Tom Mullins, president and chief executive officer of the Tyler Economic Development Council, said restaurants are one of the most volatile businesses, in terms of starting up, failing and trying to start again. He said it is very competitive, and some people think they can open a restaurant merely because they dine out or believe they are good cooks.

“When you see a restaurant close, you’ve got to peel back the layers and ask what’s really going on,” Mullins said, adding that if a restaurant can’t make it in a strong market like Tyler, it probably wouldn’t make it anywhere.

There are two things a restaurant must have to survive – good, quality food and service. Some restaurants that have closed struggled in one or both areas, he said.

Westbrook said that although there has been several restaurants closed in the past year, Tyler dines out and is still a town that wants to maintain this lifestyle. When parents become busy with their kids’ activities, they use eating out as their family time.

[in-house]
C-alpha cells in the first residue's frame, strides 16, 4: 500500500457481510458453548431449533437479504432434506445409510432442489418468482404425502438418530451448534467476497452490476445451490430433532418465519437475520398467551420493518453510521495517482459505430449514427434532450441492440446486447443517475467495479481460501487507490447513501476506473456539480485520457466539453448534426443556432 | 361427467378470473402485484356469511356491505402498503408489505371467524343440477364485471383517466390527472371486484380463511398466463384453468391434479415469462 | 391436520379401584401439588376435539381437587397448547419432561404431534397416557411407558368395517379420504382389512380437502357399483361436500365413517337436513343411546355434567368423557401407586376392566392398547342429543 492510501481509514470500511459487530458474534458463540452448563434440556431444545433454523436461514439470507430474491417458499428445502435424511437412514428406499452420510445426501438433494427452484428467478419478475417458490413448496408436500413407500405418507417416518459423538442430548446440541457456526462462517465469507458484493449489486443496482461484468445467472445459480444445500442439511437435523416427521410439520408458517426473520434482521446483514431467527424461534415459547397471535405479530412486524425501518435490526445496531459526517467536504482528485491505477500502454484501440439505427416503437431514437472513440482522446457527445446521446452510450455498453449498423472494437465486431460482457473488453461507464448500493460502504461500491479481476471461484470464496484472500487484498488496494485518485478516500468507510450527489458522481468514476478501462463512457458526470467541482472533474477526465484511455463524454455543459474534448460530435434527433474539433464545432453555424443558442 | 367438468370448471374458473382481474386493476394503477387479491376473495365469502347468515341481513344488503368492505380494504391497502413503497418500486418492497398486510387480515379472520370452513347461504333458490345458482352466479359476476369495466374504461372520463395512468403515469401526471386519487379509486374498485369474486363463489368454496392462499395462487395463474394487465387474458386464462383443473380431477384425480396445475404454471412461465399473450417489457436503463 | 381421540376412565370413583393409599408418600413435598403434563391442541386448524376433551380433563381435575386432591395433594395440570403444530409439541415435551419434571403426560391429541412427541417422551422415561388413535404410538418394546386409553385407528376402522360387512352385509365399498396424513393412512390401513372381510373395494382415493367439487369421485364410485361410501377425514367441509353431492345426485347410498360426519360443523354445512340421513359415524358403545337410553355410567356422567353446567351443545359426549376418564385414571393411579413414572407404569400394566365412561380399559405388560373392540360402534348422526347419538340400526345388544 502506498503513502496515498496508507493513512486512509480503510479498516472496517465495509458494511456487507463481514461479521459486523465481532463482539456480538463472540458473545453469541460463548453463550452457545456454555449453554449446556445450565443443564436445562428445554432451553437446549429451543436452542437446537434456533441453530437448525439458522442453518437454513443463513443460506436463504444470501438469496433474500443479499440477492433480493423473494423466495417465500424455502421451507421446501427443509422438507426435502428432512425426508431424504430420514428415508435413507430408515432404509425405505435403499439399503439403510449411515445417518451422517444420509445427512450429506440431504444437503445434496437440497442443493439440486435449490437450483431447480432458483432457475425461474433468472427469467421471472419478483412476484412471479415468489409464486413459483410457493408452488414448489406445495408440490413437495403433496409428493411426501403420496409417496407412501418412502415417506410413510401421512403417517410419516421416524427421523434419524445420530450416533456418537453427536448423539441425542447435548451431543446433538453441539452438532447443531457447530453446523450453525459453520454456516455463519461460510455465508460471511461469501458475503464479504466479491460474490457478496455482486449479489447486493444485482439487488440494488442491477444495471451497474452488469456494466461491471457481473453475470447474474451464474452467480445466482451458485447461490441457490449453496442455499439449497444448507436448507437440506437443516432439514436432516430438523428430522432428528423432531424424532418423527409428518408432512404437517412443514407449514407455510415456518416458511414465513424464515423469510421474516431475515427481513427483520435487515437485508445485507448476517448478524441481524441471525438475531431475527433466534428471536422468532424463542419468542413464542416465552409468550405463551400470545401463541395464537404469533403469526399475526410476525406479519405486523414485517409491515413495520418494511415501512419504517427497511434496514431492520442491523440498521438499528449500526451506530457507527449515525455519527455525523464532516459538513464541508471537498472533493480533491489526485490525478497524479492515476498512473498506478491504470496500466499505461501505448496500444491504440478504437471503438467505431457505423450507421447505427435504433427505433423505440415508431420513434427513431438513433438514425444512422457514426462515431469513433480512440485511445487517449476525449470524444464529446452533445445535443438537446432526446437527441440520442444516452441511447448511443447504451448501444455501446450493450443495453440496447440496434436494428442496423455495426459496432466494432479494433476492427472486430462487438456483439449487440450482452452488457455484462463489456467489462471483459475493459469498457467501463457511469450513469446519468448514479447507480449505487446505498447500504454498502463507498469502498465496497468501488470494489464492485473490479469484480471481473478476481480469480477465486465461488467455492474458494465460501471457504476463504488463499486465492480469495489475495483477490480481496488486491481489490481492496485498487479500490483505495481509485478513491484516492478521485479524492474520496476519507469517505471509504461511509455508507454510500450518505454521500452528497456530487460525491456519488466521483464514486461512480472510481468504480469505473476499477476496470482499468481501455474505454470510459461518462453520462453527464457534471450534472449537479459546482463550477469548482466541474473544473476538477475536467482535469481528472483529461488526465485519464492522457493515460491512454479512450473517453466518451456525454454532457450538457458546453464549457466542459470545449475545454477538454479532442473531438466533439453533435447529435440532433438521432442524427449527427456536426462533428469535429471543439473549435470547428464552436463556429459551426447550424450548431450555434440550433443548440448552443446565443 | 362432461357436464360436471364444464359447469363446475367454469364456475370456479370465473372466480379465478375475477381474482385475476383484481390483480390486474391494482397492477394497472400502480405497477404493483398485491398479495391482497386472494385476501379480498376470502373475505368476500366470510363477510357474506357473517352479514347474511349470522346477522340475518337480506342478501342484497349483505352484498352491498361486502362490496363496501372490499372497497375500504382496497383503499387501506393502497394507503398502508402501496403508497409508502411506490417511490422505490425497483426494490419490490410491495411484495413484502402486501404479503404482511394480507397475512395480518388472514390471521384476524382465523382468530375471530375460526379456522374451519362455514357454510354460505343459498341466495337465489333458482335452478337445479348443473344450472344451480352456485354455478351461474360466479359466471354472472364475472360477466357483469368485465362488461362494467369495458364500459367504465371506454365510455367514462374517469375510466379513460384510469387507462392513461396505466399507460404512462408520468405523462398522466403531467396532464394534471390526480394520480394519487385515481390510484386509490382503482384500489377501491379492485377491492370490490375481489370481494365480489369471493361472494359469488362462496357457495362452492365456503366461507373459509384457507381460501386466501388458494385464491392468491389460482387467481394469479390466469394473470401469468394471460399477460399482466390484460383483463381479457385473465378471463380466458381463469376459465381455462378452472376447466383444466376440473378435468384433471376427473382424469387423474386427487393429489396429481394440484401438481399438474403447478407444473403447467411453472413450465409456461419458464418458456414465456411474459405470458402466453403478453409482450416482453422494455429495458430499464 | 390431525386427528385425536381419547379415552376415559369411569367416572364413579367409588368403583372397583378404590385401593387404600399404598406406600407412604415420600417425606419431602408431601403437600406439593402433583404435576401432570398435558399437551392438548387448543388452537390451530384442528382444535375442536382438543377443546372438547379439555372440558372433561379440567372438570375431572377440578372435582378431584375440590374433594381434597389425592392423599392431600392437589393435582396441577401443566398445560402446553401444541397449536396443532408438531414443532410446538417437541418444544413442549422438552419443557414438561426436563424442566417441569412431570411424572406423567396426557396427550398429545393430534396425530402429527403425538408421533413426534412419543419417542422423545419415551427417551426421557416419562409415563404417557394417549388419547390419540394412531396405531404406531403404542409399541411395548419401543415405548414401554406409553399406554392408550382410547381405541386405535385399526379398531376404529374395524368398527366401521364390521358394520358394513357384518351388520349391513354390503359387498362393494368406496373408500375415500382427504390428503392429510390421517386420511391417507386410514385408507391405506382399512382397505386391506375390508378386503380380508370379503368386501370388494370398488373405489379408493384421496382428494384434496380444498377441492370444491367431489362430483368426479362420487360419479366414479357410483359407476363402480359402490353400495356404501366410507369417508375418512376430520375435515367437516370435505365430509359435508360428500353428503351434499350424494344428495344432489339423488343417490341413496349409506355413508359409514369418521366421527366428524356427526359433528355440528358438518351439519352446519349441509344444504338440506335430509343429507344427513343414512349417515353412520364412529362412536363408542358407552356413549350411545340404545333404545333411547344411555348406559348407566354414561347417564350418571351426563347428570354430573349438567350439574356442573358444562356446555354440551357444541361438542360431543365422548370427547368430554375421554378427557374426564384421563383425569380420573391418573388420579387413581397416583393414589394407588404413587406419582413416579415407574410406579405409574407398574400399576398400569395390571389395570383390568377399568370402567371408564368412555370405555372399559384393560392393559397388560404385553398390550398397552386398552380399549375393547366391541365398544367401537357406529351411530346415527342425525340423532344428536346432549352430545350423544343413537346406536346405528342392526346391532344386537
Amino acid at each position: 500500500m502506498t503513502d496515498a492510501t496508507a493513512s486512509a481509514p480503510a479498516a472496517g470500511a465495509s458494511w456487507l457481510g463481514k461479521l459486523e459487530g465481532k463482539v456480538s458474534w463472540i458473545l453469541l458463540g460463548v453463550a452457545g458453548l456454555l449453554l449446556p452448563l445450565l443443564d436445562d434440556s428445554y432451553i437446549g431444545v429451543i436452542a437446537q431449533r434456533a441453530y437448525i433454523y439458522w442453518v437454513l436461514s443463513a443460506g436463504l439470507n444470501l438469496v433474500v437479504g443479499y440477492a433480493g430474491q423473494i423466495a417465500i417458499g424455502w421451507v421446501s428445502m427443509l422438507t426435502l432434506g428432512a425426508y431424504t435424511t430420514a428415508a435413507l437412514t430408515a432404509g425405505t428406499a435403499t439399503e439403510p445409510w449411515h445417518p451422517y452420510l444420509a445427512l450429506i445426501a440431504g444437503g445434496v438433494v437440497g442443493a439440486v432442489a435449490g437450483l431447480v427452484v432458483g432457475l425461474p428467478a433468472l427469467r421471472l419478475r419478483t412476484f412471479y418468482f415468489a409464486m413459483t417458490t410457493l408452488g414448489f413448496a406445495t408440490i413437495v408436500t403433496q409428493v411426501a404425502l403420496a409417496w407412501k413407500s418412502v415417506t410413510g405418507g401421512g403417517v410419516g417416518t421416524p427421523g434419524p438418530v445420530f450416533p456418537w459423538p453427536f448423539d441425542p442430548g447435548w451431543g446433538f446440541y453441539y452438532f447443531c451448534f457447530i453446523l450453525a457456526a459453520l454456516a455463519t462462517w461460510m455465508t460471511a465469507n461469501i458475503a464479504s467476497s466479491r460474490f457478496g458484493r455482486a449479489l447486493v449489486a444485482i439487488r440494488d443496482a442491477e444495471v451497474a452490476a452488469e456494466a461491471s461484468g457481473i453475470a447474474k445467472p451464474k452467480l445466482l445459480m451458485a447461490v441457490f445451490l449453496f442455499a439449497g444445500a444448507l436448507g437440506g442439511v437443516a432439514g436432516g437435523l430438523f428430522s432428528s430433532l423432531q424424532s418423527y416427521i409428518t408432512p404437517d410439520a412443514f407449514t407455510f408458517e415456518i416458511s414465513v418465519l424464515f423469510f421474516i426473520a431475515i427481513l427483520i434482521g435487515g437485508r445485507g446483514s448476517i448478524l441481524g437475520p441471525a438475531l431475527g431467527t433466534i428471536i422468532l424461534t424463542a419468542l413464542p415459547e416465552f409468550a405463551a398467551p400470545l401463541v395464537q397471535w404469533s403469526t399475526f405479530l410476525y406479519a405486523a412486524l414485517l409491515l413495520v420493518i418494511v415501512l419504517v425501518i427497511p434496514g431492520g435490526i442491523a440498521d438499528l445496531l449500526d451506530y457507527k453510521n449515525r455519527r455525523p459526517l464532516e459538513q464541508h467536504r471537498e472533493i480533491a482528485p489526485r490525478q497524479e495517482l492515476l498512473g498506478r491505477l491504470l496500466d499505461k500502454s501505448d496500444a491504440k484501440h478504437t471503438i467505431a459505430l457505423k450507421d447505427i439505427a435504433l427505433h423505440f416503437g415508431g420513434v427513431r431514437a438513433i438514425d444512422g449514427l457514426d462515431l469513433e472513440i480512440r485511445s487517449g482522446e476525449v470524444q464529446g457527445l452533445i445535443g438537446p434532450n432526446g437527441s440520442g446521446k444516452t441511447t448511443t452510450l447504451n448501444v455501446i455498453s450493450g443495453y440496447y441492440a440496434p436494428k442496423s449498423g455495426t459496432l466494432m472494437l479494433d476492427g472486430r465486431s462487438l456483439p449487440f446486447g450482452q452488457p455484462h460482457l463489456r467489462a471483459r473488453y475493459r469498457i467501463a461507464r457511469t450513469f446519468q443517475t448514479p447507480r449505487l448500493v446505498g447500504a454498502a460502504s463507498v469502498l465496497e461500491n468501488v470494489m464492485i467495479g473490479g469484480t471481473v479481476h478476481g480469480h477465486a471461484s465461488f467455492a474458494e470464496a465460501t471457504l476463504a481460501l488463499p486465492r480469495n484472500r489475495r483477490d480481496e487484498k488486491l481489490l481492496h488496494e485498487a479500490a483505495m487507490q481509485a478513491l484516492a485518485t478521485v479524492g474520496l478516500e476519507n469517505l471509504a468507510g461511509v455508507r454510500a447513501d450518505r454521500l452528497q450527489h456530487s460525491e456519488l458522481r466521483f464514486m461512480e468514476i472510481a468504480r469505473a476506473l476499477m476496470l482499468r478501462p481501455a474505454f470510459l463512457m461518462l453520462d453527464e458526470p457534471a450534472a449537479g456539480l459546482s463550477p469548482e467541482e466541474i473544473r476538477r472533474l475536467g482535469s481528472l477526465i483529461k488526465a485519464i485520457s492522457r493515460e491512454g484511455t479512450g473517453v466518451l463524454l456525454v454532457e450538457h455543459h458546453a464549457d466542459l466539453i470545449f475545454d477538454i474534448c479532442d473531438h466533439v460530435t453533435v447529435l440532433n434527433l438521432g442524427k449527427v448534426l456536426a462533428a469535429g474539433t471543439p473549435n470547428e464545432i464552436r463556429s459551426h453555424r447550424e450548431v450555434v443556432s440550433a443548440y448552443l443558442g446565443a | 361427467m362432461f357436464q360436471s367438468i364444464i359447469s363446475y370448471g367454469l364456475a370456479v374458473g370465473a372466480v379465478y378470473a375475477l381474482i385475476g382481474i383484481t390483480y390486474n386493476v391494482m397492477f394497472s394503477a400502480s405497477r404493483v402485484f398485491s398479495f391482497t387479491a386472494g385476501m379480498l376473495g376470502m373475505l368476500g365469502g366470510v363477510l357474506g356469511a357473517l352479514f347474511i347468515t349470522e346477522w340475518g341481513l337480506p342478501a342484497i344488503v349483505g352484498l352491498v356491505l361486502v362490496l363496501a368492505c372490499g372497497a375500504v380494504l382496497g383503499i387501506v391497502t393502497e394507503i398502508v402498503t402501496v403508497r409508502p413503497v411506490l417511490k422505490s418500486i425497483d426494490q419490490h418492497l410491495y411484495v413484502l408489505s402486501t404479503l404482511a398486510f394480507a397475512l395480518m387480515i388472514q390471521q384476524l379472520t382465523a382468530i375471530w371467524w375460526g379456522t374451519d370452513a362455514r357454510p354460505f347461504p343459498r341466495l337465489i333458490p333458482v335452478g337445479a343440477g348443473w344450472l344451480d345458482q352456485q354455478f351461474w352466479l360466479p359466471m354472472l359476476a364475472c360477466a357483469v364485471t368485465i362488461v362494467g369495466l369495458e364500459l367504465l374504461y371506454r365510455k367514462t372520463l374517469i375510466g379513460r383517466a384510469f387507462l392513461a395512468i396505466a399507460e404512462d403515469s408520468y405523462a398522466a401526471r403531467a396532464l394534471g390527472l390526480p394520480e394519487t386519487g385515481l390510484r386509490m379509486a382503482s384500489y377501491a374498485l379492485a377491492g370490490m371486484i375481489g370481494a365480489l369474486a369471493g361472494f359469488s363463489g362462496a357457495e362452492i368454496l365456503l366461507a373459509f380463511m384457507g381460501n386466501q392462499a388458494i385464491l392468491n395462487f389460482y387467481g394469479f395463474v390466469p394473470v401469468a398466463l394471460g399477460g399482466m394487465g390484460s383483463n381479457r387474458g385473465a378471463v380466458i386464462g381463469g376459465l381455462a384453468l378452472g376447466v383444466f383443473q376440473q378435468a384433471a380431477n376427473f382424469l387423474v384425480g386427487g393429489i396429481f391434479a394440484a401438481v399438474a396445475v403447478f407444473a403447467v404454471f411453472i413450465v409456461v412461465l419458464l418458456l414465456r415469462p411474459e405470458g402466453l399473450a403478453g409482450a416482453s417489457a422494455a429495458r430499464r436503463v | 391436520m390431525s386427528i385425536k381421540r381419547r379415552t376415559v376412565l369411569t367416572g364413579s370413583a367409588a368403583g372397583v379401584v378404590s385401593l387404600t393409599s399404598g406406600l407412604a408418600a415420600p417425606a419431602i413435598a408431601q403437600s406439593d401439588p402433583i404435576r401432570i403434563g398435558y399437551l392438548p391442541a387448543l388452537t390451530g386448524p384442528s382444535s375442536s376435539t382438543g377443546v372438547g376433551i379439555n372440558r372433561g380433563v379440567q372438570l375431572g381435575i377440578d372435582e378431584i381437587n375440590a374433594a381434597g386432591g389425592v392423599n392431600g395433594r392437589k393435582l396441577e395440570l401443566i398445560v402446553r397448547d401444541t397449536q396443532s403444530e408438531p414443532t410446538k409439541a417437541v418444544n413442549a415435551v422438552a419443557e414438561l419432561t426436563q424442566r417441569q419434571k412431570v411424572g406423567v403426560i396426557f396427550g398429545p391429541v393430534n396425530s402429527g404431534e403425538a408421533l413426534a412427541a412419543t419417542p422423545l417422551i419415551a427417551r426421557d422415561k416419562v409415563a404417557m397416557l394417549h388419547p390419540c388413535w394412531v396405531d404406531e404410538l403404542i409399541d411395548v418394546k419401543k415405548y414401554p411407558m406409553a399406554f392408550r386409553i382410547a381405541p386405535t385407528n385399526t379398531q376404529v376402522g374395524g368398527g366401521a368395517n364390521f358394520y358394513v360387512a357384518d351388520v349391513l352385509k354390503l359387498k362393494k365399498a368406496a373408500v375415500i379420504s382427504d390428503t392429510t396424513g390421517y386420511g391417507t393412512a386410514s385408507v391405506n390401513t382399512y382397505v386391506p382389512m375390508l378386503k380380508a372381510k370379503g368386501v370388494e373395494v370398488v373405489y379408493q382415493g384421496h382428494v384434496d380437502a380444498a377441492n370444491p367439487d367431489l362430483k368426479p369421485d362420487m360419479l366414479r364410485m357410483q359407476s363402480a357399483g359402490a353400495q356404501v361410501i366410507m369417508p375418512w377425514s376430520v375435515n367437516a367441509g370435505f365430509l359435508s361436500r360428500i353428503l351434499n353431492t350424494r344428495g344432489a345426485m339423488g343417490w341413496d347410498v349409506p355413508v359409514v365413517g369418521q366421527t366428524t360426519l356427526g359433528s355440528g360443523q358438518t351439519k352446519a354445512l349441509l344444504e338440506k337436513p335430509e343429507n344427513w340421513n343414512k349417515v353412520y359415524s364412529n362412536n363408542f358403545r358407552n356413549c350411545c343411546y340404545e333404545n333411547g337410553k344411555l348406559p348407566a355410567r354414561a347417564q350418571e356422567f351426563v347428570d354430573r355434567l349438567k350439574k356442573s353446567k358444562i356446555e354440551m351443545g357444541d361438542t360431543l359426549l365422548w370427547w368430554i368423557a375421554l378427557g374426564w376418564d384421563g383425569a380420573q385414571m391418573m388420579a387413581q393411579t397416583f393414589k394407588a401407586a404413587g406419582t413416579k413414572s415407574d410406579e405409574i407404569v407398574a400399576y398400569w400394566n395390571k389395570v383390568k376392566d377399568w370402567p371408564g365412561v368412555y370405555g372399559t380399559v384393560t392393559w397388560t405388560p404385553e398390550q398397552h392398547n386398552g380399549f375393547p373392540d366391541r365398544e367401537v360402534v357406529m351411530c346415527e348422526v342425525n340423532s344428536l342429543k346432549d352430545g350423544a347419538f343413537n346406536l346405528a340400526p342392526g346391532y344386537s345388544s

Chris Smith, co-owner of Chris & Sam’s Bar & Grill, said the need for duel income families has cut back on some people learning how to cook, so more people pick up something on their way home or go out for dinner. That has spurred the restaurant business, as well as the need for creativity, he said, adding that a restaurant must continue to evolve to capture the interest of the public.

“Tyler will continue to be a strong market, but you will see. … Some restaurants fall by the wayside,” Westbrook said. “There comes a point and time when each opening is going to affect somebody because it just simply splits the pie up a little bit more.”



Mullins said that about 15 years ago, national chains began picking Tyler as one of the first mid-size cities in Texas to locate. Older chains, such as Applebee’s, On The Border, Outback Steakhouse and TGI Fridays, did extremely well when they opened here and continue to do well, he added.

Now, there always are new chains trying to break into new markets, he said.